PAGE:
Finally, and here too, events precede the start of the invasion, and Russia is bringing a global dimension to its undertaking. On February 4, 2022, coinciding with the Winter Olympics in Beijing, Presidents Xi and Putin made a joint declaration of “no-limits friendship” between their two countries. Although subsequent events have shown that there are indeed some limits to this friendship, this partnership is of great strategic and diplomatic importance: Russia provides China with considerable depth in terms of energy and agriculture, and China compensates for the shortcomings of the Russian economy. The two countries support each other at the UN and cooperate militarily in the Pacific — the world’s most important zone in strategic and economic terms.

In each of these dimensions, European interests are, to varying degrees, at stake. Like the Russians and, to a certain extent, Biden’s United States, Europeans must operate in a more or less integrated way in these three dimensions.

Good news, bad news, very bad news

From the very first hours, and for the first eighteen months of the war, there was a prevailing sense of surprise. Surprise, except in Moscow and Washington, that the invasion had even happened. But also surprise, except perhaps in Kiev, that the invasion was immediately met with fierce and effective resistance, while Moscow expected the Ukrainian government and its capital to fall within the first four days of the “special military operation”. Such a rapid outcome would have rendered Western military support irrelevant. Finally, everyone, starting with the Europeans themselves, was surprised by the unity of Europe, particularly Germany, which proclaimed the Zeitenwende, the changing of an era: it gradually rose to become the leading European arms donor to Ukraine, with 7 billion euros planned in 2024. The key point here is that, in 2022, France lost the opportunity to lead Europe in the face of the Russian invasion: Emmanuel Macron had spent too much time in his vain attempt to win over a Putin impervious to the charms of “at the same time” («en même temps»).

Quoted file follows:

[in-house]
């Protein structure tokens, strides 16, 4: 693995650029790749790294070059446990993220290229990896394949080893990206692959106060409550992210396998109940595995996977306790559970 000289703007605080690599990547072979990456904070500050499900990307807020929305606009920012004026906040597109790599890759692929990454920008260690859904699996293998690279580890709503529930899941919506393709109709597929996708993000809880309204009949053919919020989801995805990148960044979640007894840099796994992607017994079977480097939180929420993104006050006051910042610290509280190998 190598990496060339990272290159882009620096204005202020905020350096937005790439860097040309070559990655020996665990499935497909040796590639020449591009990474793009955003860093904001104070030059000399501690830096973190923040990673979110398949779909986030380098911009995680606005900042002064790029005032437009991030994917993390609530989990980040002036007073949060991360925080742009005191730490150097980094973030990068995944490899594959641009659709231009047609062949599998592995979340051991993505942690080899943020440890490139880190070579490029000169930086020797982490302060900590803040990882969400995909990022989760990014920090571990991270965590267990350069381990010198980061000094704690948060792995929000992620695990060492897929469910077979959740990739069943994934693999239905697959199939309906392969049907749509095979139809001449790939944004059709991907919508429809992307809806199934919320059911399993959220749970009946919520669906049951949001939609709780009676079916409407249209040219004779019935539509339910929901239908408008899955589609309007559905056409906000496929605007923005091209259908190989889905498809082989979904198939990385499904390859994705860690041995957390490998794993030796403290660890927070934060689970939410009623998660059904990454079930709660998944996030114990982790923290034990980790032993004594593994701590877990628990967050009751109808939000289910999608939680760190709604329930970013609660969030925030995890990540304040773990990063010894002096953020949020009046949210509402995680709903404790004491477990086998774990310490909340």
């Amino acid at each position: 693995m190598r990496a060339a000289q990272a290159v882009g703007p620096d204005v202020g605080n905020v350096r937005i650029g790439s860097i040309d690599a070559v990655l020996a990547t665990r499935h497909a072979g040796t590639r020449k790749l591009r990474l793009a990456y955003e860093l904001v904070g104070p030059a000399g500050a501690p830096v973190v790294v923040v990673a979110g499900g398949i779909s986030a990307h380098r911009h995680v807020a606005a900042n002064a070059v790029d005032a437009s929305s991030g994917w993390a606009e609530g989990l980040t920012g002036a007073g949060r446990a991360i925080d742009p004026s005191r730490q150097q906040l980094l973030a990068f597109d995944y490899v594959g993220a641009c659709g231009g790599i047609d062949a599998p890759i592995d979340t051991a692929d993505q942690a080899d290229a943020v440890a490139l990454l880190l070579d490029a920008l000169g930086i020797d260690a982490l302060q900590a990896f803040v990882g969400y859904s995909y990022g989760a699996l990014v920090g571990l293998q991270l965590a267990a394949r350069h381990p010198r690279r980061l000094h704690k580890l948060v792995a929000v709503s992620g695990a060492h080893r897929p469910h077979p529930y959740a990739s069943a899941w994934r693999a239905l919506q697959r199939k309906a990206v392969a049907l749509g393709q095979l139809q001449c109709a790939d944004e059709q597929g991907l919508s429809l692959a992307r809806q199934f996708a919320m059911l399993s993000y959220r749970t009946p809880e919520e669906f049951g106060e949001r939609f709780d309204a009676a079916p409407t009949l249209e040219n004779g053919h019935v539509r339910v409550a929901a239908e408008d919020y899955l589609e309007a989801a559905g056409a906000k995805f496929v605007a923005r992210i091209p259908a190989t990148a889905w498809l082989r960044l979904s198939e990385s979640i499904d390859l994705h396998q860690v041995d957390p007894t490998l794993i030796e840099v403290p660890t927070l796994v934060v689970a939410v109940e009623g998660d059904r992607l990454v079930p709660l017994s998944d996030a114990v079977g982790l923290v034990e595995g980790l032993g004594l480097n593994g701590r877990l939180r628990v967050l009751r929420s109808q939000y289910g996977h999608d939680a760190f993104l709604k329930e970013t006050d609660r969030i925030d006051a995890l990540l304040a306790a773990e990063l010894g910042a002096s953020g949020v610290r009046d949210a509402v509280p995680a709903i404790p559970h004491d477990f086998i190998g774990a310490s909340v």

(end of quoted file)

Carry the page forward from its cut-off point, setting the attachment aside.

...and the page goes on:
From the very first hours, and for the first eighteen months of the war, there was a prevailing sense of surprise.

François Heisbourg

In fact, the Union immediately decided on and implemented major sanctions. These sanctions notably had the unexpected effect of virtually eliminating Europe’s dependence on Russian gas. A European fund to finance military aid was set up, while European states played an active part in the “Ramstein Group”, which brought together, under the leadership of the United States, some fifty countries around the world in support of the Ukrainian war effort. Over two years of war, European military aid — including from the United Kingdom and Norway — achieved parity with that provided by the United States, an unexpected result. Finally, Moscow was surprised that the Americans did not sacrifice their commitment in Ukraine on the altar of their strategic priority in the Indo-Pacific; on the contrary, the Biden administration saw a defeat in Ukraine as undermining the credibility of the United States in the face of China.